Most people will avoid this journey into themselves. We fill our lives with noise, with material things, houses and mortgages and cars, in order to avoid that dark place within. But – as we see from current society – the lack of substance that results is a soul-sickness which ultimately ends in some sort of a crash, a war or a plague, an enforced re-evaluation. You’d have thought that the recession, and all the other ills we’ve created, would have made us think, but no – still we carry on regardless.

The Wheel. There is a big shift coming though. We have reached the end of one cycle, and it’s time to move on to the next. Again, this is not Armageddon, it’s relatively gentle (far gentler than we deserve, I think). It is an opportunity to change our perceptions and thus improve our lives. We can rewrite the future if we change the way we see things – indeed, we must rewrite the future. We cannot go on the way we are.

What’s good (and a little surprising) about this is its apparent gentleness. This is not the Tower or Judgment. The Wheel is the cosmic cycle, the natural flow of things. Nevertheless, it is the end of an era and change will come – is coming, and our only choice is to move with it or fight it. Either way, the world will change.

Five of Cups. This is the card of grief, loss and sorrow. It’s not terminal – we will recover – but at the moment we need to stay with that grief.

Grief is not something we enjoy. Clients are often scared that you’ll tell them there are difficulties ahead. Actually, though, trying to avoid difficulties is worse than experiencing them. To live – to be alive – often means we have to feel. Again, as stated with the Hermit, most of the stuff we surround ourselves with is a means to avoid facing difficult emotions. Perhaps this is why we refuse to acknowledge the parlous state of the world.Here, though, it isn’t enough to acknowledge it – we’ve plenty of doom and gloom merchants rubbing our noses in it. But none of them actually express the pain and sadness we must all feel, at some level, about what we’ve done – and are still doing – to the earth and our fellow humans. If we can feel that – truly grieve for what we’ve accomplished – then we have a chance to move on into the future without destroying ourselves.

The Four of Cups. Is this looking further into the future, or is it again about the grief we need to feel right now about what we’ve done? The four is about satiety, passivity, draining energy (as a description of our current state of lassitude and apathy, this could not be bettered). It also points out that, although we have lost something precious (the overturned cup), we still have huge gifts being offered to us which we are ignoring. The world is still beautiful, still there, still our birthright. It’s up to us now. There are huge numbers of us who know things can’t go on, and if we banded together instead of feeling it is all too big and too awful, we could change the world.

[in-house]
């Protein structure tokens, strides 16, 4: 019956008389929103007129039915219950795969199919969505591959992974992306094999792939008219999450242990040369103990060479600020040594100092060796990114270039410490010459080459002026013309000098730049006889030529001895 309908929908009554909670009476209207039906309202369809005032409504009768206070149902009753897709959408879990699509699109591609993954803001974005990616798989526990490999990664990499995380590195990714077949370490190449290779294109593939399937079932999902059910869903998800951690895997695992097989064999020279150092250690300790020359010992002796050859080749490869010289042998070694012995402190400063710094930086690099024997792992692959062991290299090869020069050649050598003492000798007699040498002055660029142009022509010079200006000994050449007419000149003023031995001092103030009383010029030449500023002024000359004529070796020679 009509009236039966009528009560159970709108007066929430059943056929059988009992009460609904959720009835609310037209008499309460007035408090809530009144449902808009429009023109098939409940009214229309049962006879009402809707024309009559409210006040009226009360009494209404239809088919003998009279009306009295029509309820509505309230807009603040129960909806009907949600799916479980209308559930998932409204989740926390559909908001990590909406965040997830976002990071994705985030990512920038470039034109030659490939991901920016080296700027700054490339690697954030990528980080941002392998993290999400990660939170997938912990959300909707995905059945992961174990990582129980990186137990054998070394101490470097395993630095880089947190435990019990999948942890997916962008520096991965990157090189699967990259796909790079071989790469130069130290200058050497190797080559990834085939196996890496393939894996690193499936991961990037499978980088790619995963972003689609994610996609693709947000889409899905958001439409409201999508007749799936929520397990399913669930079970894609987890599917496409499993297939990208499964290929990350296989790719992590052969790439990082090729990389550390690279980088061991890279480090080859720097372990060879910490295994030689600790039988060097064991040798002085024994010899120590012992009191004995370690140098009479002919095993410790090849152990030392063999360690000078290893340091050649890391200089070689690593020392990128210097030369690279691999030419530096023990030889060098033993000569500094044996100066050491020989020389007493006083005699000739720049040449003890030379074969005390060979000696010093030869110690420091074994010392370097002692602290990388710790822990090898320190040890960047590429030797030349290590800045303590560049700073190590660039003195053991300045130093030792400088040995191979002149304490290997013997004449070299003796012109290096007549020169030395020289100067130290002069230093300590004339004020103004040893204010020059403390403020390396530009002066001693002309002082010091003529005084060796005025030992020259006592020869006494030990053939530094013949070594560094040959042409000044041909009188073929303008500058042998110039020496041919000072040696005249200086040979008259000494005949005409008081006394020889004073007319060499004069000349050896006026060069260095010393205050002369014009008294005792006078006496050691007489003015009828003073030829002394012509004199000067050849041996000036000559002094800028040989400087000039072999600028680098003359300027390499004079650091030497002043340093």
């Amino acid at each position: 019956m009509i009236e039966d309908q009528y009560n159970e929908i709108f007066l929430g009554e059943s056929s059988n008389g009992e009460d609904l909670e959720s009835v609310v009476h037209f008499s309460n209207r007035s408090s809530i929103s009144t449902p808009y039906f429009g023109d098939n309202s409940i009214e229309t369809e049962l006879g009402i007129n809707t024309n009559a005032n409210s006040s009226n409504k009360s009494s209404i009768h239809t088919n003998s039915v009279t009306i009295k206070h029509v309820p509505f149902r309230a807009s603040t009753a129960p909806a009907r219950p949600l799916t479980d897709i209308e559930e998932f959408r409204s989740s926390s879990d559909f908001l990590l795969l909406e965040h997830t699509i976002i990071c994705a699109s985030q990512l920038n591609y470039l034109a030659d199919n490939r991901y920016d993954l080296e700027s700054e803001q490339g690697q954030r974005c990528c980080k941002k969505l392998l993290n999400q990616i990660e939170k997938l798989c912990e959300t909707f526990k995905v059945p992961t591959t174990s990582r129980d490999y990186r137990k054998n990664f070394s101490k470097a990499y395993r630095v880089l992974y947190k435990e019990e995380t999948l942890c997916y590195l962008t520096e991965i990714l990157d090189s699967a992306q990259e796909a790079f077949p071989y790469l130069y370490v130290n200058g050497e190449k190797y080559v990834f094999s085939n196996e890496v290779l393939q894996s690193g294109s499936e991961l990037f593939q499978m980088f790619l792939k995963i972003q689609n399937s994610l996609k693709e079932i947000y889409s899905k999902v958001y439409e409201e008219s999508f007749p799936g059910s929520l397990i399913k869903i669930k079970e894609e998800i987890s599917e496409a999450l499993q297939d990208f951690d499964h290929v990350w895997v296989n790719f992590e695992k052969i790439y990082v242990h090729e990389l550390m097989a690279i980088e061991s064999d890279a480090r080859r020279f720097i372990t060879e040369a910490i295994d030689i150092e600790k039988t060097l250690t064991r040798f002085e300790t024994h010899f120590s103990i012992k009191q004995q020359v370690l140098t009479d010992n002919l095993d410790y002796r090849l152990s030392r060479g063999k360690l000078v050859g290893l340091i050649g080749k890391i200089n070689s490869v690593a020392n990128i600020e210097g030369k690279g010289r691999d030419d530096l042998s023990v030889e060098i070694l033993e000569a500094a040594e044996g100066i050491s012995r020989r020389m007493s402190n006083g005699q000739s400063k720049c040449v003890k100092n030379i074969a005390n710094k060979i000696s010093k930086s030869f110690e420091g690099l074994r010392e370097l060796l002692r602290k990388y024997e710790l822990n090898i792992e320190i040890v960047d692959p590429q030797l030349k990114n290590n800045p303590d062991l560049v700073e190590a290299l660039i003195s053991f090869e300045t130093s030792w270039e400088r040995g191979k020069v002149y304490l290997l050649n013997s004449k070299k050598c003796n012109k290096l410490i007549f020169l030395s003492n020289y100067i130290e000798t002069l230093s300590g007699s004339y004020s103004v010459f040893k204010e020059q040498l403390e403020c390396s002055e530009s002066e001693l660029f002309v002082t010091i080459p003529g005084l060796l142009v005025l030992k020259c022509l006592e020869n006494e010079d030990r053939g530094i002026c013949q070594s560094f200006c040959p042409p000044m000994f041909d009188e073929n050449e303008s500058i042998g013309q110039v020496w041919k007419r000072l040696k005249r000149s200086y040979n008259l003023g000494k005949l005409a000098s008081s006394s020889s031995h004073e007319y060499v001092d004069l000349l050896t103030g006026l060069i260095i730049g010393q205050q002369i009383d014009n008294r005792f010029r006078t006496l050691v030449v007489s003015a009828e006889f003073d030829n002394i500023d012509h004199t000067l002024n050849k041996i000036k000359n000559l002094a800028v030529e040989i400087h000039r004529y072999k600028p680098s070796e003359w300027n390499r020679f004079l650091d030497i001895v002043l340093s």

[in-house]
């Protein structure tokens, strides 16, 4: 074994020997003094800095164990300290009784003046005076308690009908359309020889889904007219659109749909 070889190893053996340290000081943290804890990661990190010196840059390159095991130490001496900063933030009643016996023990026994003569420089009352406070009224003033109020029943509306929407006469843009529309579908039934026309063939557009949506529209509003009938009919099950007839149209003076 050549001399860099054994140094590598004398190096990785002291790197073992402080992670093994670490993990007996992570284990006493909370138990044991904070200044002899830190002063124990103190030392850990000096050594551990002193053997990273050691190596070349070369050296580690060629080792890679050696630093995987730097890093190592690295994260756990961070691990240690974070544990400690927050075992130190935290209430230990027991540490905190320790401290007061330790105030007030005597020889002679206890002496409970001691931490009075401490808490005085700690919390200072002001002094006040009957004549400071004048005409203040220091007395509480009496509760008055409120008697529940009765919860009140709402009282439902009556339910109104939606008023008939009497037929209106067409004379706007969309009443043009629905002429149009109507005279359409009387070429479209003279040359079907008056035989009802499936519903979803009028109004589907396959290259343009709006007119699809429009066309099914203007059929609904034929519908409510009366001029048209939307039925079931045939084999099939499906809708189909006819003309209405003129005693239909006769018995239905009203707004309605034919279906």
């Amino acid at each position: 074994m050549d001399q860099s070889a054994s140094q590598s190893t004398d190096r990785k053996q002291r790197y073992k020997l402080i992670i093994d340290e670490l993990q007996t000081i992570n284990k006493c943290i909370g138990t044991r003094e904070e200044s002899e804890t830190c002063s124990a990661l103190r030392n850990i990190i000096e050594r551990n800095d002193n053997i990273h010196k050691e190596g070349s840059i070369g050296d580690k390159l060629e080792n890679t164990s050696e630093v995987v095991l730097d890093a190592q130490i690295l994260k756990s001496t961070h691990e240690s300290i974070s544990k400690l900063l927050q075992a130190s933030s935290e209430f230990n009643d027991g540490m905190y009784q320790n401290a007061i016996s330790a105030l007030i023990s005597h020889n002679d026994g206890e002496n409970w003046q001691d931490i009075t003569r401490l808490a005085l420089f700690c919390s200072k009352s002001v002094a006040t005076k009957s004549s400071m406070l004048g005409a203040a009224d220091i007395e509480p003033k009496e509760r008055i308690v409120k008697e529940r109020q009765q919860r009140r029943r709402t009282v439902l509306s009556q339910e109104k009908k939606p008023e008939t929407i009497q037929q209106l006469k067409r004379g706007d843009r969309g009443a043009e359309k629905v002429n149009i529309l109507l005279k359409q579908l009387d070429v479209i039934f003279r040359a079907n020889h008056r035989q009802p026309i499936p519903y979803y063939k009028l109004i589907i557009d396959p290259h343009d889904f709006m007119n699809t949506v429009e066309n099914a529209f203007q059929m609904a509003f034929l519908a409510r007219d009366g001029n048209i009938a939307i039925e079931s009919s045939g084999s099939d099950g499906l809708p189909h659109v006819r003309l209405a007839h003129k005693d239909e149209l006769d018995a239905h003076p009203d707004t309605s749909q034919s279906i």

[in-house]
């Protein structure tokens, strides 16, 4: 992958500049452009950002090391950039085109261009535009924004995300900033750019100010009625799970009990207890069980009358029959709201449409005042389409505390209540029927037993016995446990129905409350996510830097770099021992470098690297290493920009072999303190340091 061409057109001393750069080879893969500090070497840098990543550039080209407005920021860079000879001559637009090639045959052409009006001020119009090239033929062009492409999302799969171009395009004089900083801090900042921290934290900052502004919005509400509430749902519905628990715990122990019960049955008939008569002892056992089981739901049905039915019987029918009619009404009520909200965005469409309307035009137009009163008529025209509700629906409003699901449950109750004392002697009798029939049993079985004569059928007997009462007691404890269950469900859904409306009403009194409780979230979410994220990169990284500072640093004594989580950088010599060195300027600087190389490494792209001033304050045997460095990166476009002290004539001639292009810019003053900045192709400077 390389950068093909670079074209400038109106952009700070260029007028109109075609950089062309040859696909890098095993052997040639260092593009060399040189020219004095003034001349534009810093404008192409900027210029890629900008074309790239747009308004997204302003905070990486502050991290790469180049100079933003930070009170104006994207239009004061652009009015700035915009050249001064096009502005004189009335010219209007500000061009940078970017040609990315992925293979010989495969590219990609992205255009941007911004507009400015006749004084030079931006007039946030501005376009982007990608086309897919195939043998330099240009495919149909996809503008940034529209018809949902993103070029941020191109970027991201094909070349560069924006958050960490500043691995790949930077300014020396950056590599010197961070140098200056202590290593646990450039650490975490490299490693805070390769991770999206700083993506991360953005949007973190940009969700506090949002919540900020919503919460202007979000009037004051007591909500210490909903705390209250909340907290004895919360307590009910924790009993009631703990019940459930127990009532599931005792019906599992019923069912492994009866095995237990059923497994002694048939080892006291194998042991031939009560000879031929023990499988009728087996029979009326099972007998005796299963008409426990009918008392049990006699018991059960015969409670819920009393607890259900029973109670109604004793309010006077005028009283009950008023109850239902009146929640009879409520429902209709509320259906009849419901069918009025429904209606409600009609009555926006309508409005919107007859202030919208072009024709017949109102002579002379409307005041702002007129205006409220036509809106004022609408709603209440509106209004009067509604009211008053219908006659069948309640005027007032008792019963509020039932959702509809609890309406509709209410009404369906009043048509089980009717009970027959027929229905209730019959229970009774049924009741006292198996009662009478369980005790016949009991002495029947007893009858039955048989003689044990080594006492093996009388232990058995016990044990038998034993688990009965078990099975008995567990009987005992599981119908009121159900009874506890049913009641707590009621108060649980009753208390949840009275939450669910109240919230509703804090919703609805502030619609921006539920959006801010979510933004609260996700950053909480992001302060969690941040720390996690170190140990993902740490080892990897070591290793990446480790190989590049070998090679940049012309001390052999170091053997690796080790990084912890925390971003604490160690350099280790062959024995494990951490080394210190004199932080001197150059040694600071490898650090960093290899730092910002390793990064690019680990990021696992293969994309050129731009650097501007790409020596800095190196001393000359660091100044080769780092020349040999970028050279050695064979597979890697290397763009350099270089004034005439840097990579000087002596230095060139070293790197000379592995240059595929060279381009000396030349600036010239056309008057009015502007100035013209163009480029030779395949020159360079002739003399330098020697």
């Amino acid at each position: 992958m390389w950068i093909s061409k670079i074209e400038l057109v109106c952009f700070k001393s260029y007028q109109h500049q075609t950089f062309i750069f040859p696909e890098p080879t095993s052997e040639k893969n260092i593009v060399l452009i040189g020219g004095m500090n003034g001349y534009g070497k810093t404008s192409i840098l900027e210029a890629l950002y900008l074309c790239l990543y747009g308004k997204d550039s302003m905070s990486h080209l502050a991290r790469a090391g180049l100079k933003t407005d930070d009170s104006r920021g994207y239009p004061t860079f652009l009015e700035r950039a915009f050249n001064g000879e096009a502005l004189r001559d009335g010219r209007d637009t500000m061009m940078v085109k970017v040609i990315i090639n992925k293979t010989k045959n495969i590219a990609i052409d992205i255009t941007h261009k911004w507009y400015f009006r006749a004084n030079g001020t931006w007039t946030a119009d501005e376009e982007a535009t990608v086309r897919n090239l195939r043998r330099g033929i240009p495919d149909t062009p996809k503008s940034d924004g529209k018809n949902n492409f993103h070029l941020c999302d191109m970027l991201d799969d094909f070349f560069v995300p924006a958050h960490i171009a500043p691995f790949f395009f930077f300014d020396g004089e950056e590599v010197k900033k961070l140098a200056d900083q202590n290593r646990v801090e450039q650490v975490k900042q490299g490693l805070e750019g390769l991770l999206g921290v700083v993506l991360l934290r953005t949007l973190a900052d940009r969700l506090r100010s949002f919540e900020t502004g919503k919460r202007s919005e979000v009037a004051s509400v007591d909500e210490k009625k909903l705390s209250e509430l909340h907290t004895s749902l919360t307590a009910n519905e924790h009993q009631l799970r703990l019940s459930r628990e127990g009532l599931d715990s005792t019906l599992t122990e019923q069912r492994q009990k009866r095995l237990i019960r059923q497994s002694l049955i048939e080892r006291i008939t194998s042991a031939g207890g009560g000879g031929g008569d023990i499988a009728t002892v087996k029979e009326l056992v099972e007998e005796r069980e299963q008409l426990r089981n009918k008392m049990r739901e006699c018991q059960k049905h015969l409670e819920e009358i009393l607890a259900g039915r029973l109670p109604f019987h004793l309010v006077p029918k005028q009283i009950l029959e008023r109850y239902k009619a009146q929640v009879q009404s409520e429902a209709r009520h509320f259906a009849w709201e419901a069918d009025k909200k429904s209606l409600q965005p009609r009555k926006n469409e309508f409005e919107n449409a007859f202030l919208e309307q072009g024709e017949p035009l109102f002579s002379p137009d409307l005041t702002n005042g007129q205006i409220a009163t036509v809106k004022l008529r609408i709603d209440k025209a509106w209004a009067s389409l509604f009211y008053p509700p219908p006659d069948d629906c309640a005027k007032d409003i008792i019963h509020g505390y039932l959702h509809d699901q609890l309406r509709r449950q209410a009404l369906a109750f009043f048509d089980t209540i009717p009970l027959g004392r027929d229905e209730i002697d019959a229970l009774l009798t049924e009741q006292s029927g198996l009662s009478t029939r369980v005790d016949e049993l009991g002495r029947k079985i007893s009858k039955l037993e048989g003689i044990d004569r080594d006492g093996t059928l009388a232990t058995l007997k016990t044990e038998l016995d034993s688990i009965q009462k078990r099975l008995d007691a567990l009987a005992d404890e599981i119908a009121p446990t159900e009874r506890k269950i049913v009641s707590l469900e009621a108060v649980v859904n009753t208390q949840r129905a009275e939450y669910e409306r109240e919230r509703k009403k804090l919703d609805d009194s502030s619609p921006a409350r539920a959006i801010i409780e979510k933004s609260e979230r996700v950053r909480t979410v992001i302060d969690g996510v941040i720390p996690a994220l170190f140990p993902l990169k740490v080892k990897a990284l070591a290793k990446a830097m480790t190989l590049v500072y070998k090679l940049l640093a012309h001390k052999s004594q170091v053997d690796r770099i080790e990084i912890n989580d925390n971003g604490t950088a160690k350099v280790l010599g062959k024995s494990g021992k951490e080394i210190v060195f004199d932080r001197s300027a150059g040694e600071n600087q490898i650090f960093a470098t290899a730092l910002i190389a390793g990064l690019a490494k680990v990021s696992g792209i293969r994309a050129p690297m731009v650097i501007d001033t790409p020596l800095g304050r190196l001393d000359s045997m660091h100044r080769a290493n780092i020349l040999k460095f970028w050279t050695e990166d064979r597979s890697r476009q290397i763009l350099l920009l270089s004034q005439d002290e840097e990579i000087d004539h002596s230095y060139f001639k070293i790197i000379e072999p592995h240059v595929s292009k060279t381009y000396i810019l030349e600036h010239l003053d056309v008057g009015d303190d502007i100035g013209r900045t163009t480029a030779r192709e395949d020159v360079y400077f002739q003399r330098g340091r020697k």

The Four also indicates that there’s a need to clarify goals and identify what’s important to us, instead of bewailing what’s gone.

Gaia. To get a feel for the energy around us, and the protection and challenge for us now (with reference to the ‘End of Times’), I drew one of my Deva cards ( The Devas often cut to the heart of a question, and this was one of those times, as Gaia appeared (you have to look quite closely at this card to see Gaia herself – she’s in the centre at the top, her arms enfolding the world).

This is the crux of the question. At the time I read it as Gaia herself taking a hand in the story – she can choose at any time to shrug and say enough. In the last few days she’s coughed – or perhaps it was just a little burp (the volcano in Iceland) – and thousands of people are stranded away from home because the planes are grounded. She isn’t well, let’s face it – pollution, deforestation, water and oil running out because of our profligacy and greed. What happens when she really gets sick?

It’s time for us to wake up.

Types of Intuition

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We are all more intuitive (or psychic) than we realise. It’s a natural ability to perceive far beyond our senses and logic; a flash of inspiration or insight; a gut feeling. We all have experienced that ‘inner’ knowing or awareness, a certainty that’s outside logical thought- perhaps as déjà vu, hunches, sixth sense, gut feeling; predictive dreams; psychic messages; solutions to difficult problems. But it’s often quite subtle, and we have to learn how to recognise and act on it.

Every one will have their own unique way intuition manifests. Some will ‘just know’ things – claircognizant – information just comes to you, with the sense that it’s important. You may know who’s on the phone before it rings.